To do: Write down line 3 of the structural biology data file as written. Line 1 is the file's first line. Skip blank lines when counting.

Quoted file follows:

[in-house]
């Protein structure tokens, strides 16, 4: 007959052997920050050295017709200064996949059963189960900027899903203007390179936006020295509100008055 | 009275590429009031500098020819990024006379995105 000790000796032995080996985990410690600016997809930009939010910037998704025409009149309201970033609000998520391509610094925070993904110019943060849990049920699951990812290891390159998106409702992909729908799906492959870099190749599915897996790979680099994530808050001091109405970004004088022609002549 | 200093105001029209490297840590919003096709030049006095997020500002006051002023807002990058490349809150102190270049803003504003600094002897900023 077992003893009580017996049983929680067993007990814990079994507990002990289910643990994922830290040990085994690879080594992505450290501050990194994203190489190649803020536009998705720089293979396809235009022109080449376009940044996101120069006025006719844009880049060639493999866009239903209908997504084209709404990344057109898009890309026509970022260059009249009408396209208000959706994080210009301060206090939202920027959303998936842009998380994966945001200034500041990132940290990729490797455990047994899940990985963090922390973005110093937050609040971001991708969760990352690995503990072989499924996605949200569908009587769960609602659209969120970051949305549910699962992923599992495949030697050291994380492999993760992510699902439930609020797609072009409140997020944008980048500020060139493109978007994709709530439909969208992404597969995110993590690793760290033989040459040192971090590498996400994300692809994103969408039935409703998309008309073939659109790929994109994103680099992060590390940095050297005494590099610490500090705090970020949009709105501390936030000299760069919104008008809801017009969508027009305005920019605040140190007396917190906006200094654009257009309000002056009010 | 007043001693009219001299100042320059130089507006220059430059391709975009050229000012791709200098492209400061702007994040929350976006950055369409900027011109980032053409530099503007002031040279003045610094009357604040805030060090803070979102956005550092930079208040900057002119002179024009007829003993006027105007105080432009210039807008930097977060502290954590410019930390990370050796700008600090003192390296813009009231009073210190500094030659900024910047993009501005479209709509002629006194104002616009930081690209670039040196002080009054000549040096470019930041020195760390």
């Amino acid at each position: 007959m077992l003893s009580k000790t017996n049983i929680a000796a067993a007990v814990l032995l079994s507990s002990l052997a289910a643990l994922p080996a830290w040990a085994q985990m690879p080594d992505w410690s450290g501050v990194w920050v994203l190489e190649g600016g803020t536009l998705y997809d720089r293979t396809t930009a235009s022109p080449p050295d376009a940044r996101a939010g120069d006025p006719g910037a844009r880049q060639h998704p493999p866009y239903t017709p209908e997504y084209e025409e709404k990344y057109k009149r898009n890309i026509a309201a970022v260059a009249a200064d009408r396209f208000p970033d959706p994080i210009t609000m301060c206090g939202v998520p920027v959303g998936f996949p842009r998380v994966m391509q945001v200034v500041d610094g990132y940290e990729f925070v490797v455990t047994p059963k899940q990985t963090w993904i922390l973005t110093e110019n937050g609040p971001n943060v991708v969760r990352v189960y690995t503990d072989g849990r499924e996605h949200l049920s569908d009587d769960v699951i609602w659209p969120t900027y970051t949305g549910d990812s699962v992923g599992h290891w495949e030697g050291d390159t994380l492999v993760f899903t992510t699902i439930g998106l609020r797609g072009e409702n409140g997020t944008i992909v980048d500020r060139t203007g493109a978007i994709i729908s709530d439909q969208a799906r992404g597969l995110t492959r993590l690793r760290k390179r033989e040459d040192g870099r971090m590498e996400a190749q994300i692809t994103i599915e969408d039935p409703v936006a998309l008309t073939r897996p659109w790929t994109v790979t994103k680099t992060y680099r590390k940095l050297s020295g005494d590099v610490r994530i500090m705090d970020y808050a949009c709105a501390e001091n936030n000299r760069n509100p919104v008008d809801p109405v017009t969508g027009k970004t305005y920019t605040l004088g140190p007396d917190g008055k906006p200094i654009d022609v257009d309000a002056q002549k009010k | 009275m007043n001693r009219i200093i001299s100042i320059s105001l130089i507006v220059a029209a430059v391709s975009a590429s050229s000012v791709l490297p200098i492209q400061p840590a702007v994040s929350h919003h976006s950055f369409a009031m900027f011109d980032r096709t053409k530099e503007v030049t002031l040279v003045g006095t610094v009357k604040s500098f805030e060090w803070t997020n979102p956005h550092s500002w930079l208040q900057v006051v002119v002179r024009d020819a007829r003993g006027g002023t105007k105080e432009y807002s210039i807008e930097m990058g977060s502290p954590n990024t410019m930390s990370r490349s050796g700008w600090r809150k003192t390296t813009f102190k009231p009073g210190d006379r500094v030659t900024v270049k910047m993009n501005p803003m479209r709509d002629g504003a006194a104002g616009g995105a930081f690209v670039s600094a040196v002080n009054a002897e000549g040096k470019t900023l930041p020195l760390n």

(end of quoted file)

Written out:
């Amino acid at each position: 007959m077992l003893s009580k000790t017996n049983i929680a000796a067993a007990v814990l032995l079994s507990s002990l052997a289910a643990l994922p080996a830290w040990a085994q985990m690879p080594d992505w410690s450290g501050v990194w920050v994203l190489e190649g600016g803020t536009l998705y997809d720089r293979t396809t930009a235009s022109p080449p050295d376009a940044r996101a939010g120069d006025p006719g910037a844009r880049q060639h998704p493999p866009y239903t017709p209908e997504y084209e025409e709404k990344y057109k009149r898009n890309i026509a309201a970022v260059a009249a200064d009408r396209f208000p970033d959706p994080i210009t609000m301060c206090g939202v998520p920027v959303g998936f996949p842009r998380v994966m391509q945001v200034v500041d610094g990132y940290e990729f925070v490797v455990t047994p059963k899940q990985t963090w993904i922390l973005t110093e110019n937050g609040p971001n943060v991708v969760r990352v189960y690995t503990d072989g849990r499924e996605h949200l049920s569908d009587d769960v699951i609602w659209p969120t900027y970051t949305g549910d990812s699962v992923g599992h290891w495949e030697g050291d390159t994380l492999v993760f899903t992510t699902i439930g998106l609020r797609g072009e409702n409140g997020t944008i992909v980048d500020r060139t203007g493109a978007i994709i729908s709530d439909q969208a799906r992404g597969l995110t492959r993590l690793r760290k390179r033989e040459d040192g870099r971090m590498e996400a190749q994300i692809t994103i599915e969408d039935p409703v936006a998309l008309t073939r897996p659109w790929t994109v790979t994103k680099t992060y680099r590390k940095l050297s020295g005494d590099v610490r994530i500090m705090d970020y808050a949009c709105a501390e001091n936030n000299r760069n509100p919104v008008d809801p109405v017009t969508g027009k970004t305005y920019t605040l004088g140190p007396d917190g008055k906006p200094i654009d022609v257009d309000a002056q002549k009010k | 009275m007043n001693r009219i200093i001299s100042i320059s105001l130089i507006v220059a029209a430059v391709s975009a590429s050229s000012v791709l490297p200098i492209q400061p840590a702007v994040s929350h919003h976006s950055f369409a009031m900027f011109d980032r096709t053409k530099e503007v030049t002031l040279v003045g006095t610094v009357k604040s500098f805030e060090w803070t997020n979102p956005h550092s500002w930079l208040q900057v006051v002119v002179r024009d020819a007829r003993g006027g002023t105007k105080e432009y807002s210039i807008e930097m990058g977060s502290p954590n990024t410019m930390s990370r490349s050796g700008w600090r809150k003192t390296t813009f102190k009231p009073g210190d006379r500094v030659t900024v270049k910047m993009n501005p803003m479209r709509d002629g504003a006194a104002g616009g995105a930081f690209v670039s600094a040196v002080n009054a002897e000549g040096k470019t900023l930041p020195l760390n």